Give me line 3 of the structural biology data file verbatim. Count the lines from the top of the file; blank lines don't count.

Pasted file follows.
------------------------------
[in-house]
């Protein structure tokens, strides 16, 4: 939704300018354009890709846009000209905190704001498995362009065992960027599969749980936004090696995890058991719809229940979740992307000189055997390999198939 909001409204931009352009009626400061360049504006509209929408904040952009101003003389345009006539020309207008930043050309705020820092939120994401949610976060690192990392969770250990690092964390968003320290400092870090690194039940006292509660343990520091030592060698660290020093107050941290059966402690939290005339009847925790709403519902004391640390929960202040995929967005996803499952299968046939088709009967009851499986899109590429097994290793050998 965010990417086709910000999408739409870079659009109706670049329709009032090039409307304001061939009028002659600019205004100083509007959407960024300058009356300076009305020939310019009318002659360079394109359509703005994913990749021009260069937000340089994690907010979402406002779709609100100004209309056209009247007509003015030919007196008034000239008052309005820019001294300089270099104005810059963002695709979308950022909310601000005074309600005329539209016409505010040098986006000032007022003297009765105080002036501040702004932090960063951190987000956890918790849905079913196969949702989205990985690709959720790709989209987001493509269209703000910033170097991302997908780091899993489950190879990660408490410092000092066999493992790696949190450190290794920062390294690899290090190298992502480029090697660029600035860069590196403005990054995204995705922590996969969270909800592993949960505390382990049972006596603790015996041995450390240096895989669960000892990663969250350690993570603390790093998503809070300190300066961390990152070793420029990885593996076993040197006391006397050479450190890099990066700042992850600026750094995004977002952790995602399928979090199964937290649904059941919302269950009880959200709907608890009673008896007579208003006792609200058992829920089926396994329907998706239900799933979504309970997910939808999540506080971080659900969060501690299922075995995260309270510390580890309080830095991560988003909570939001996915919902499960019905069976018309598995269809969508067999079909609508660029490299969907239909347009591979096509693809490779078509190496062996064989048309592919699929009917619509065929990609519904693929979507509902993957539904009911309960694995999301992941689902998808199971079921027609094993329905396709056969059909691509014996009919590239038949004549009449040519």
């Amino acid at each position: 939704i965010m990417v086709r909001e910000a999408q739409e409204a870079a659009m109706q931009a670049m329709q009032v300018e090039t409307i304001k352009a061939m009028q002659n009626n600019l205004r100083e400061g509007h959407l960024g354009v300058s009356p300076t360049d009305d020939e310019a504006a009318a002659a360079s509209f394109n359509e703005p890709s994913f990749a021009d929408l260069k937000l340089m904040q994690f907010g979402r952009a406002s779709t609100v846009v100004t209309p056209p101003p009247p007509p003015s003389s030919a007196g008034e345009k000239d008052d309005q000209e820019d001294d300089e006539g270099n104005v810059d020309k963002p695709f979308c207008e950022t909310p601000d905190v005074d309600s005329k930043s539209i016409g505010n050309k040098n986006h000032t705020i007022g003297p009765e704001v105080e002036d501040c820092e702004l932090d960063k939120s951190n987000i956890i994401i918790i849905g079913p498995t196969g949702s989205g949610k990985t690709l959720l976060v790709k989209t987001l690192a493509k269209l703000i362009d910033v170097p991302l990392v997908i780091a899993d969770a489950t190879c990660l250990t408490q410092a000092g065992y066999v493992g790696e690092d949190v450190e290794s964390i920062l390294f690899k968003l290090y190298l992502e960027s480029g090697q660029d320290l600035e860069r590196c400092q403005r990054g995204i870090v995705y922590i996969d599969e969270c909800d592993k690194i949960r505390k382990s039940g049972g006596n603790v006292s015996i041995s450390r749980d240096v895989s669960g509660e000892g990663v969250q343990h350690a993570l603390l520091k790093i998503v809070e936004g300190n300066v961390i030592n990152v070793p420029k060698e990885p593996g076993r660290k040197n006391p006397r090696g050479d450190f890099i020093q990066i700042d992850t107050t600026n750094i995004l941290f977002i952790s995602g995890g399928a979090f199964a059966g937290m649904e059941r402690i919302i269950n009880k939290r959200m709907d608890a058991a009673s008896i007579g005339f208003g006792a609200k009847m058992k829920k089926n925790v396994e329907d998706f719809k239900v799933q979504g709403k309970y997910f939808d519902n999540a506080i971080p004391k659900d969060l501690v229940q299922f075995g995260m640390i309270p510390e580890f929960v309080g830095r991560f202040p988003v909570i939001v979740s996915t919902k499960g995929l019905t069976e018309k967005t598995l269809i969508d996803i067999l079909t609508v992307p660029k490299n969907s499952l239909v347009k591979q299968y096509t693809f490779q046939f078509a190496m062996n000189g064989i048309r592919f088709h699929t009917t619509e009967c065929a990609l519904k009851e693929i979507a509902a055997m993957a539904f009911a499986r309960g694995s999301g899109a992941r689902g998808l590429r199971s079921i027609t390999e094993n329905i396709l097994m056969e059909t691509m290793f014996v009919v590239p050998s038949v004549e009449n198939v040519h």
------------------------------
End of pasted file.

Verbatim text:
């Amino acid at each position: 939704i965010m990417v086709r909001e910000a999408q739409e409204a870079a659009m109706q931009a670049m329709q009032v300018e090039t409307i304001k352009a061939m009028q002659n009626n600019l205004r100083e400061g509007h959407l960024g354009v300058s009356p300076t360049d009305d020939e310019a504006a009318a002659a360079s509209f394109n359509e703005p890709s994913f990749a021009d929408l260069k937000l340089m904040q994690f907010g979402r952009a406002s779709t609100v846009v100004t209309p056209p101003p009247p007509p003015s003389s030919a007196g008034e345009k000239d008052d309005q000209e820019d001294d300089e006539g270099n104005v810059d020309k963002p695709f979308c207008e950022t909310p601000d905190v005074d309600s005329k930043s539209i016409g505010n050309k040098n986006h000032t705020i007022g003297p009765e704001v105080e002036d501040c820092e702004l932090d960063k939120s951190n987000i956890i994401i918790i849905g079913p498995t196969g949702s989205g949610k990985t690709l959720l976060v790709k989209t987001l690192a493509k269209l703000i362009d910033v170097p991302l990392v997908i780091a899993d969770a489950t190879c990660l250990t408490q410092a000092g065992y066999v493992g790696e690092d949190v450190e290794s964390i920062l390294f690899k968003l290090y190298l992502e960027s480029g090697q660029d320290l600035e860069r590196c400092q403005r990054g995204i870090v995705y922590i996969d599969e969270c909800d592993k690194i949960r505390k382990s039940g049972g006596n603790v006292s015996i041995s450390r749980d240096v895989s669960g509660e000892g990663v969250q343990h350690a993570l603390l520091k790093i998503v809070e936004g300190n300066v961390i030592n990152v070793p420029k060698e990885p593996g076993r660290k040197n006391p006397r090696g050479d450190f890099i020093q990066i700042d992850t107050t600026n750094i995004l941290f977002i952790s995602g995890g399928a979090f199964a059966g937290m649904e059941r402690i919302i269950n009880k939290r959200m709907d608890a058991a009673s008896i007579g005339f208003g006792a609200k009847m058992k829920k089926n925790v396994e329907d998706f719809k239900v799933q979504g709403k309970y997910f939808d519902n999540a506080i971080p004391k659900d969060l501690v229940q299922f075995g995260m640390i309270p510390e580890f929960v309080g830095r991560f202040p988003v909570i939001v979740s996915t919902k499960g995929l019905t069976e018309k967005t598995l269809i969508d996803i067999l079909t609508v992307p660029k490299n969907s499952l239909v347009k591979q299968y096509t693809f490779q046939f078509a190496m062996n000189g064989i048309r592919f088709h699929t009917t619509e009967c065929a990609l519904k009851e693929i979507a509902a055997m993957a539904f009911a499986r309960g694995s999301g899109a992941r689902g998808l590429r199971s079921i027609t390999e094993n329905i396709l097994m056969e059909t691509m290793f014996v009919v590239p050998s038949v004549e009449n198939v040519h």